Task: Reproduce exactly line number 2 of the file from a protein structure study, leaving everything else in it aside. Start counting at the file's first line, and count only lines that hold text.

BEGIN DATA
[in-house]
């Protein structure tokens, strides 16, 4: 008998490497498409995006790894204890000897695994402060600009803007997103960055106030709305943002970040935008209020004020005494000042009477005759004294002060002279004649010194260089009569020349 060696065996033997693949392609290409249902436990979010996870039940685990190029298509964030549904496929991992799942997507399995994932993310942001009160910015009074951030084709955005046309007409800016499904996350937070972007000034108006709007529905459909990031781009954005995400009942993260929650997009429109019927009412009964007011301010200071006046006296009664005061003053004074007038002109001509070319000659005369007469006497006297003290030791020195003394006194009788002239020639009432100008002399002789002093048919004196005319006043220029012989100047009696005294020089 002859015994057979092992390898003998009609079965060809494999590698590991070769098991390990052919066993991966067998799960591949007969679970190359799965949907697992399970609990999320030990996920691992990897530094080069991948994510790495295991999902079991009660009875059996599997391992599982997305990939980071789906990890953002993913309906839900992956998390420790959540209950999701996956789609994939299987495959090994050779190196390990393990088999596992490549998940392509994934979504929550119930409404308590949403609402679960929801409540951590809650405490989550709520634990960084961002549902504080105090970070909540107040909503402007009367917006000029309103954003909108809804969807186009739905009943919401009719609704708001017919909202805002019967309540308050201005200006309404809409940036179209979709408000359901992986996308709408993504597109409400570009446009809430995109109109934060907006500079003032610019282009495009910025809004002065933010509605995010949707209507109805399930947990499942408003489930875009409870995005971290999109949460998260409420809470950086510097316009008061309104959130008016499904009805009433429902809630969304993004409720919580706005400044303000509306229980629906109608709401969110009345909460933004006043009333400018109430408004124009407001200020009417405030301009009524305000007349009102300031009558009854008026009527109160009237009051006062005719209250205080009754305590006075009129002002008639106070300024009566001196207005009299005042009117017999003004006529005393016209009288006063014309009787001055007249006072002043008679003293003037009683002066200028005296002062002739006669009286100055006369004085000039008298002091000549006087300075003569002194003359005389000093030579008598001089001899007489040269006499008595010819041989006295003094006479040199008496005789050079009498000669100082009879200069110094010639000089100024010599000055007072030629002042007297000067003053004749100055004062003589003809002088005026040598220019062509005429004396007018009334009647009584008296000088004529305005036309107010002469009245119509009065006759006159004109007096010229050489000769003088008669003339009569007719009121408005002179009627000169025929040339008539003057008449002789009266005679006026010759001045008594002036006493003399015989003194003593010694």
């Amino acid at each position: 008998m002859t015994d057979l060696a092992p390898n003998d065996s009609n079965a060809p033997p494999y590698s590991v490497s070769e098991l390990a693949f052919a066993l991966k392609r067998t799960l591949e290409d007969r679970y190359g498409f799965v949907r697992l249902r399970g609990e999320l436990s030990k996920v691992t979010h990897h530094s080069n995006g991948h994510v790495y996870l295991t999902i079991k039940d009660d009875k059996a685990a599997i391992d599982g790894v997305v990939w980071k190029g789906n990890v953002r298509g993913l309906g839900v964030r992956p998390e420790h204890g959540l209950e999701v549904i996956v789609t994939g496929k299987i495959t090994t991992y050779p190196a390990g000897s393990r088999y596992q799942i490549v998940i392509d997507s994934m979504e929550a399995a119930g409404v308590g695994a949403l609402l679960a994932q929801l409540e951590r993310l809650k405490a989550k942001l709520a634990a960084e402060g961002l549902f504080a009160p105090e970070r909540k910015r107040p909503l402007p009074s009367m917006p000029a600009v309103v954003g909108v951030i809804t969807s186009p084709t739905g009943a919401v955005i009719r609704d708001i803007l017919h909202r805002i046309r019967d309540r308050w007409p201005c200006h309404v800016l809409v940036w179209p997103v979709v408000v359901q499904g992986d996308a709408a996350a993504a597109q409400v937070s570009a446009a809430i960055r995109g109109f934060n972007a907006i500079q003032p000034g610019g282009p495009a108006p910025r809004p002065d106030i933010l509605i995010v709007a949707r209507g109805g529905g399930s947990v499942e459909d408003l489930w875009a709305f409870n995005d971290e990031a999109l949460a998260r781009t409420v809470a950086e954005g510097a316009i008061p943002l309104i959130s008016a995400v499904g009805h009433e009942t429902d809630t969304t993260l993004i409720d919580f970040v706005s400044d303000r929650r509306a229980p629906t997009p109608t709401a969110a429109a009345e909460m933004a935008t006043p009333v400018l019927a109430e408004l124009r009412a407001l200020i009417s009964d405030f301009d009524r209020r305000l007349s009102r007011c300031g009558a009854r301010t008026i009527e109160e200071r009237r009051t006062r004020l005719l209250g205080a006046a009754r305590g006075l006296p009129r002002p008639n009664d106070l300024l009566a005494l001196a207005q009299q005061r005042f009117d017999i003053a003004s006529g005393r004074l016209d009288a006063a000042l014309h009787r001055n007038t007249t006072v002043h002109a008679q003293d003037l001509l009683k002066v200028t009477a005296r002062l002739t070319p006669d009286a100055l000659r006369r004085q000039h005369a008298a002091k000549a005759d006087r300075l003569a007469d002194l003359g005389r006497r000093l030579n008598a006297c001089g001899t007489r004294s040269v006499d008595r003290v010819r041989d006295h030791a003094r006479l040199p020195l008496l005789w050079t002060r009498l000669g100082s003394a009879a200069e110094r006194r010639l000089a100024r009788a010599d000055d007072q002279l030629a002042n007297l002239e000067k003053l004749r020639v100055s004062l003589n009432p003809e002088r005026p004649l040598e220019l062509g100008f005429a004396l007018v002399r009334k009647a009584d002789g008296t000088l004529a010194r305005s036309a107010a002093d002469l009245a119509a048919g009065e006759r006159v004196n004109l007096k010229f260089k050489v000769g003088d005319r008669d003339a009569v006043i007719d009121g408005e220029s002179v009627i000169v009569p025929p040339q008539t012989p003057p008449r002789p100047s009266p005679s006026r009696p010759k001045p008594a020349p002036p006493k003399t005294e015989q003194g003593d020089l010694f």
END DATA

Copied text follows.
């Protein structure tokens, strides 16, 4: 008998490497498409995006790894204890000897695994402060600009803007997103960055106030709305943002970040935008209020004020005494000042009477005759004294002060002279004649010194260089009569020349 060696065996033997693949392609290409249902436990979010996870039940685990190029298509964030549904496929991992799942997507399995994932993310942001009160910015009074951030084709955005046309007409800016499904996350937070972007000034108006709007529905459909990031781009954005995400009942993260929650997009429109019927009412009964007011301010200071006046006296009664005061003053004074007038002109001509070319000659005369007469006497006297003290030791020195003394006194009788002239020639009432100008002399002789002093048919004196005319006043220029012989100047009696005294020089 002859015994057979092992390898003998009609079965060809494999590698590991070769098991390990052919066993991966067998799960591949007969679970190359799965949907697992399970609990999320030990996920691992990897530094080069991948994510790495295991999902079991009660009875059996599997391992599982997305990939980071789906990890953002993913309906839900992956998390420790959540209950999701996956789609994939299987495959090994050779190196390990393990088999596992490549998940392509994934979504929550119930409404308590949403609402679960929801409540951590809650405490989550709520634990960084961002549902504080105090970070909540107040909503402007009367917006000029309103954003909108809804969807186009739905009943919401009719609704708001017919909202805002019967309540308050201005200006309404809409940036179209979709408000359901992986996308709408993504597109409400570009446009809430995109109109934060907006500079003032610019282009495009910025809004002065933010509605995010949707209507109805399930947990499942408003489930875009409870995005971290999109949460998260409420809470950086510097316009008061309104959130008016499904009805009433429902809630969304993004409720919580706005400044303000509306229980629906109608709401969110009345909460933004006043009333400018109430408004124009407001200020009417405030301009009524305000007349009102300031009558009854008026009527109160009237009051006062005719209250205080009754305590006075009129002002008639106070300024009566001196207005009299005042009117017999003004006529005393016209009288006063014309009787001055007249006072002043008679003293003037009683002066200028005296002062002739006669009286100055006369004085000039008298002091000549006087300075003569002194003359005389000093030579008598001089001899007489040269006499008595010819041989006295003094006479040199008496005789050079009498000669100082009879200069110094010639000089100024010599000055007072030629002042007297000067003053004749100055004062003589003809002088005026040598220019062509005429004396007018009334009647009584008296000088004529305005036309107010002469009245119509009065006759006159004109007096010229050489000769003088008669003339009569007719009121408005002179009627000169025929040339008539003057008449002789009266005679006026010759001045008594002036006493003399015989003194003593010694």